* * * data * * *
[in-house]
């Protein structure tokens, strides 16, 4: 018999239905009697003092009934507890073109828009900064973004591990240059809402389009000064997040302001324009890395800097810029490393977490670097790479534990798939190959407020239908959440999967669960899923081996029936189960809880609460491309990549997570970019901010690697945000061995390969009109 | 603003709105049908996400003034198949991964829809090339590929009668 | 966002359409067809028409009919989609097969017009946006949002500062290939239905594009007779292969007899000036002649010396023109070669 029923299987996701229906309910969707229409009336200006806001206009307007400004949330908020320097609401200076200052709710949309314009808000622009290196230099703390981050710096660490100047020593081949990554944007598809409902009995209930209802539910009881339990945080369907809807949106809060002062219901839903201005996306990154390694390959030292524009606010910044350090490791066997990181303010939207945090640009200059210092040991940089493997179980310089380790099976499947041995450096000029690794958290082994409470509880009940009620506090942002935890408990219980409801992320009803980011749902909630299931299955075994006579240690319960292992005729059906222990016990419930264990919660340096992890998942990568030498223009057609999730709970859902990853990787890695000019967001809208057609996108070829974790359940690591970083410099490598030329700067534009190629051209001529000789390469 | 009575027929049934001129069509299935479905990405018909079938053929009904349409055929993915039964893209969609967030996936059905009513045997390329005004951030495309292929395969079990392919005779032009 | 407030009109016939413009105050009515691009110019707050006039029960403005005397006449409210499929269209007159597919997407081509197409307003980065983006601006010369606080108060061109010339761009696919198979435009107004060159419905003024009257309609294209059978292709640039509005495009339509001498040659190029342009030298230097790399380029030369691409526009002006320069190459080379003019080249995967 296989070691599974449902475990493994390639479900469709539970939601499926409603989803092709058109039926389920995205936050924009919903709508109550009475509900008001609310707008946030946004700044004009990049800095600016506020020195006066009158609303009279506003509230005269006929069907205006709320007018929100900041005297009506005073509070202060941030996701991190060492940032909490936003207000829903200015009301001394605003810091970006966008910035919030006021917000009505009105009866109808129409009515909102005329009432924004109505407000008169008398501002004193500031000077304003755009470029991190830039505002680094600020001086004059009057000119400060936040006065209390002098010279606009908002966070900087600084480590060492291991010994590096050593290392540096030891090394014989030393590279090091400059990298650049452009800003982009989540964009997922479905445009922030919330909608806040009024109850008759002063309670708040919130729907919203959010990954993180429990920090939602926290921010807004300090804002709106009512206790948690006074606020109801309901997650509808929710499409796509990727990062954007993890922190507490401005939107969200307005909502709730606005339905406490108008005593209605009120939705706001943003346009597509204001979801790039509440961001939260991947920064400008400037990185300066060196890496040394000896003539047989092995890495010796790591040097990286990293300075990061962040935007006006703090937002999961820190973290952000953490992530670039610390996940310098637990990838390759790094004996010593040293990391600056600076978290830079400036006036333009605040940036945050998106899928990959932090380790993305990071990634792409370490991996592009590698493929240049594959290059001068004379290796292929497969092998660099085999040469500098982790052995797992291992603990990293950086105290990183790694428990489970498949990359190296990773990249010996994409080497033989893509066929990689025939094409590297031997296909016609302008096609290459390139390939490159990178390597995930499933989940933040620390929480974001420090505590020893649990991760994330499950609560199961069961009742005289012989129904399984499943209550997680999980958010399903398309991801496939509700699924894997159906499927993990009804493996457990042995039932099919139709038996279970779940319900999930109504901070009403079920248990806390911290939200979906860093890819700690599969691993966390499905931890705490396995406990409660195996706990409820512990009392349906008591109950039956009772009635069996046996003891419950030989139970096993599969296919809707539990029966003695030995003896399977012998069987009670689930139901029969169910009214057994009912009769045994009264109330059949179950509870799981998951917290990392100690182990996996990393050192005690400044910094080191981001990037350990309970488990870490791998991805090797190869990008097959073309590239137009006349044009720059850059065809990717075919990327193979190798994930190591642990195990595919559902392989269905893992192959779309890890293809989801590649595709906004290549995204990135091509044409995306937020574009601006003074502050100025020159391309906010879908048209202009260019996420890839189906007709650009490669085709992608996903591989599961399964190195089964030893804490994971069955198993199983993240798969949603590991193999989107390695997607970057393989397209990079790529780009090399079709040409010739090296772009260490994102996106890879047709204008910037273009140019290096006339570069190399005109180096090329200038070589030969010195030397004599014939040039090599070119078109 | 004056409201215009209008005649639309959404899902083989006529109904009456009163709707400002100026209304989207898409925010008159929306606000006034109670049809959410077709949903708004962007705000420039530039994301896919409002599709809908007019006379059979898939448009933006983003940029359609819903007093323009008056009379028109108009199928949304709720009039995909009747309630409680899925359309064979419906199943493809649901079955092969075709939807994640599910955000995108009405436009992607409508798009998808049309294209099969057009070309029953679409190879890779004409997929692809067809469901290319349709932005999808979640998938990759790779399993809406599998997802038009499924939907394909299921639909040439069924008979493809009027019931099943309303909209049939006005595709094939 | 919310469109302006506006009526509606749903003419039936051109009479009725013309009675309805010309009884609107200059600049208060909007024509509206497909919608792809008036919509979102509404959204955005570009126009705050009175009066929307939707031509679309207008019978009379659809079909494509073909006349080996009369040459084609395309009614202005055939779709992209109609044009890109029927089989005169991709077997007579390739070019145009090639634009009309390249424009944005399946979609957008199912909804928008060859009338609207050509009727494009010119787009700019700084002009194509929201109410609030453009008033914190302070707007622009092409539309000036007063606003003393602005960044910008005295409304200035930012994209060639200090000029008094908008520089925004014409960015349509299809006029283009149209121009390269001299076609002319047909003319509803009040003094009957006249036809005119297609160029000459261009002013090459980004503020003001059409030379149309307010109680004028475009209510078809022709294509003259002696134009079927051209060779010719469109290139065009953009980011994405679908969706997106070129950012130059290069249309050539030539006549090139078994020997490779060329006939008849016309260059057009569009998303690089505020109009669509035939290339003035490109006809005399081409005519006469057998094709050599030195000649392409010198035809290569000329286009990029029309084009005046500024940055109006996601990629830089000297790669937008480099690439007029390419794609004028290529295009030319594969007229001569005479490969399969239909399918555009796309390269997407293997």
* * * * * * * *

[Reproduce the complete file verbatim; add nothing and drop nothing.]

[in-house]
């Protein structure tokens, strides 16, 4: 018999239905009697003092009934507890073109828009900064973004591990240059809402389009000064997040302001324009890395800097810029490393977490670097790479534990798939190959407020239908959440999967669960899923081996029936189960809880609460491309990549997570970019901010690697945000061995390969009109 | 603003709105049908996400003034198949991964829809090339590929009668 | 966002359409067809028409009919989609097969017009946006949002500062290939239905594009007779292969007899000036002649010396023109070669 029923299987996701229906309910969707229409009336200006806001206009307007400004949330908020320097609401200076200052709710949309314009808000622009290196230099703390981050710096660490100047020593081949990554944007598809409902009995209930209802539910009881339990945080369907809807949106809060002062219901839903201005996306990154390694390959030292524009606010910044350090490791066997990181303010939207945090640009200059210092040991940089493997179980310089380790099976499947041995450096000029690794958290082994409470509880009940009620506090942002935890408990219980409801992320009803980011749902909630299931299955075994006579240690319960292992005729059906222990016990419930264990919660340096992890998942990568030498223009057609999730709970859902990853990787890695000019967001809208057609996108070829974790359940690591970083410099490598030329700067534009190629051209001529000789390469 | 009575027929049934001129069509299935479905990405018909079938053929009904349409055929993915039964893209969609967030996936059905009513045997390329005004951030495309292929395969079990392919005779032009 | 407030009109016939413009105050009515691009110019707050006039029960403005005397006449409210499929269209007159597919997407081509197409307003980065983006601006010369606080108060061109010339761009696919198979435009107004060159419905003024009257309609294209059978292709640039509005495009339509001498040659190029342009030298230097790399380029030369691409526009002006320069190459080379003019080249995967 296989070691599974449902475990493994390639479900469709539970939601499926409603989803092709058109039926389920995205936050924009919903709508109550009475509900008001609310707008946030946004700044004009990049800095600016506020020195006066009158609303009279506003509230005269006929069907205006709320007018929100900041005297009506005073509070202060941030996701991190060492940032909490936003207000829903200015009301001394605003810091970006966008910035919030006021917000009505009105009866109808129409009515909102005329009432924004109505407000008169008398501002004193500031000077304003755009470029991190830039505002680094600020001086004059009057000119400060936040006065209390002098010279606009908002966070900087600084480590060492291991010994590096050593290392540096030891090394014989030393590279090091400059990298650049452009800003982009989540964009997922479905445009922030919330909608806040009024109850008759002063309670708040919130729907919203959010990954993180429990920090939602926290921010807004300090804002709106009512206790948690006074606020109801309901997650509808929710499409796509990727990062954007993890922190507490401005939107969200307005909502709730606005339905406490108008005593209605009120939705706001943003346009597509204001979801790039509440961001939260991947920064400008400037990185300066060196890496040394000896003539047989092995890495010796790591040097990286990293300075990061962040935007006006703090937002999961820190973290952000953490992530670039610390996940310098637990990838390759790094004996010593040293990391600056600076978290830079400036006036333009605040940036945050998106899928990959932090380790993305990071990634792409370490991996592009590698493929240049594959290059001068004379290796292929497969092998660099085999040469500098982790052995797992291992603990990293950086105290990183790694428990489970498949990359190296990773990249010996994409080497033989893509066929990689025939094409590297031997296909016609302008096609290459390139390939490159990178390597995930499933989940933040620390929480974001420090505590020893649990991760994330499950609560199961069961009742005289012989129904399984499943209550997680999980958010399903398309991801496939509700699924894997159906499927993990009804493996457990042995039932099919139709038996279970779940319900999930109504901070009403079920248990806390911290939200979906860093890819700690599969691993966390499905931890705490396995406990409660195996706990409820512990009392349906008591109950039956009772009635069996046996003891419950030989139970096993599969296919809707539990029966003695030995003896399977012998069987009670689930139901029969169910009214057994009912009769045994009264109330059949179950509870799981998951917290990392100690182990996996990393050192005690400044910094080191981001990037350990309970488990870490791998991805090797190869990008097959073309590239137009006349044009720059850059065809990717075919990327193979190798994930190591642990195990595919559902392989269905893992192959779309890890293809989801590649595709906004290549995204990135091509044409995306937020574009601006003074502050100025020159391309906010879908048209202009260019996420890839189906007709650009490669085709992608996903591989599961399964190195089964030893804490994971069955198993199983993240798969949603590991193999989107390695997607970057393989397209990079790529780009090399079709040409010739090296772009260490994102996106890879047709204008910037273009140019290096006339570069190399005109180096090329200038070589030969010195030397004599014939040039090599070119078109 | 004056409201215009209008005649639309959404899902083989006529109904009456009163709707400002100026209304989207898409925010008159929306606000006034109670049809959410077709949903708004962007705000420039530039994301896919409002599709809908007019006379059979898939448009933006983003940029359609819903007093323009008056009379028109108009199928949304709720009039995909009747309630409680899925359309064979419906199943493809649901079955092969075709939807994640599910955000995108009405436009992607409508798009998808049309294209099969057009070309029953679409190879890779004409997929692809067809469901290319349709932005999808979640998938990759790779399993809406599998997802038009499924939907394909299921639909040439069924008979493809009027019931099943309303909209049939006005595709094939 | 919310469109302006506006009526509606749903003419039936051109009479009725013309009675309805010309009884609107200059600049208060909007024509509206497909919608792809008036919509979102509404959204955005570009126009705050009175009066929307939707031509679309207008019978009379659809079909494509073909006349080996009369040459084609395309009614202005055939779709992209109609044009890109029927089989005169991709077997007579390739070019145009090639634009009309390249424009944005399946979609957008199912909804928008060859009338609207050509009727494009010119787009700019700084002009194509929201109410609030453009008033914190302070707007622009092409539309000036007063606003003393602005960044910008005295409304200035930012994209060639200090000029008094908008520089925004014409960015349509299809006029283009149209121009390269001299076609002319047909003319509803009040003094009957006249036809005119297609160029000459261009002013090459980004503020003001059409030379149309307010109680004028475009209510078809022709294509003259002696134009079927051209060779010719469109290139065009953009980011994405679908969706997106070129950012130059290069249309050539030539006549090139078994020997490779060329006939008849016309260059057009569009998303690089505020109009669509035939290339003035490109006809005399081409005519006469057998094709050599030195000649392409010198035809290569000329286009990029029309084009005046500024940055109006996601990629830089000297790669937008480099690439007029390419794609004028290529295009030319594969007229001569005479490969399969239909399918555009796309390269997407293997």